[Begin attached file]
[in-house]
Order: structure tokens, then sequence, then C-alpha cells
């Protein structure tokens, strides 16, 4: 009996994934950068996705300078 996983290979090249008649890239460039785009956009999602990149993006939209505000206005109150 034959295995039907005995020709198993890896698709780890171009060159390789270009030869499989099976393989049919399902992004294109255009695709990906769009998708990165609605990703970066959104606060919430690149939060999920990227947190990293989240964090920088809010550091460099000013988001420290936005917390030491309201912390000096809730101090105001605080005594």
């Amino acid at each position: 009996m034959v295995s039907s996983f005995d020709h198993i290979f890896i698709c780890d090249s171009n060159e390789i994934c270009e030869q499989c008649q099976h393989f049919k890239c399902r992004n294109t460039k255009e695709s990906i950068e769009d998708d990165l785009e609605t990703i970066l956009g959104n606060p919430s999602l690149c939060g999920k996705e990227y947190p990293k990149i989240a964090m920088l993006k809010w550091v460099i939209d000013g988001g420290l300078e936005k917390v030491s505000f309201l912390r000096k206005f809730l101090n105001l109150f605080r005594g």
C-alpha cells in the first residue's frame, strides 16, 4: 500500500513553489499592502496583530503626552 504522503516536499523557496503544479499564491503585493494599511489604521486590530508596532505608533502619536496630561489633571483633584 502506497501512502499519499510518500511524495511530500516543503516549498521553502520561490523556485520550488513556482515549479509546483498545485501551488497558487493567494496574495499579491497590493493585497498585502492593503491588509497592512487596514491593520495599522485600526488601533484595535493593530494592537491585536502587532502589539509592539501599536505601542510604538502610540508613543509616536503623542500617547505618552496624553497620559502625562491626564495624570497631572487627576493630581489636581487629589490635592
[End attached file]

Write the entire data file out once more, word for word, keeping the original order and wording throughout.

[in-house]
Order: structure tokens, then sequence, then C-alpha cells
């Protein structure tokens, strides 16, 4: 009996994934950068996705300078 996983290979090249008649890239460039785009956009999602990149993006939209505000206005109150 034959295995039907005995020709198993890896698709780890171009060159390789270009030869499989099976393989049919399902992004294109255009695709990906769009998708990165609605990703970066959104606060919430690149939060999920990227947190990293989240964090920088809010550091460099000013988001420290936005917390030491309201912390000096809730101090105001605080005594």
């Amino acid at each position: 009996m034959v295995s039907s996983f005995d020709h198993i290979f890896i698709c780890d090249s171009n060159e390789i994934c270009e030869q499989c008649q099976h393989f049919k890239c399902r992004n294109t460039k255009e695709s990906i950068e769009d998708d990165l785009e609605t990703i970066l956009g959104n606060p919430s999602l690149c939060g999920k996705e990227y947190p990293k990149i989240a964090m920088l993006k809010w550091v460099i939209d000013g988001g420290l300078e936005k917390v030491s505000f309201l912390r000096k206005f809730l101090n105001l109150f605080r005594g």
C-alpha cells in the first residue's frame, strides 16, 4: 500500500513553489499592502496583530503626552 504522503516536499523557496503544479499564491503585493494599511489604521486590530508596532505608533502619536496630561489633571483633584 502506497501512502499519499510518500511524495511530500516543503516549498521553502520561490523556485520550488513556482515549479509546483498545485501551488497558487493567494496574495499579491497590493493585497498585502492593503491588509497592512487596514491593520495599522485600526488601533484595535493593530494592537491585536502587532502589539509592539501599536505601542510604538502610540508613543509616536503623542500617547505618552496624553497620559502625562491626564495624570497631572487627576493630581489636581487629589490635592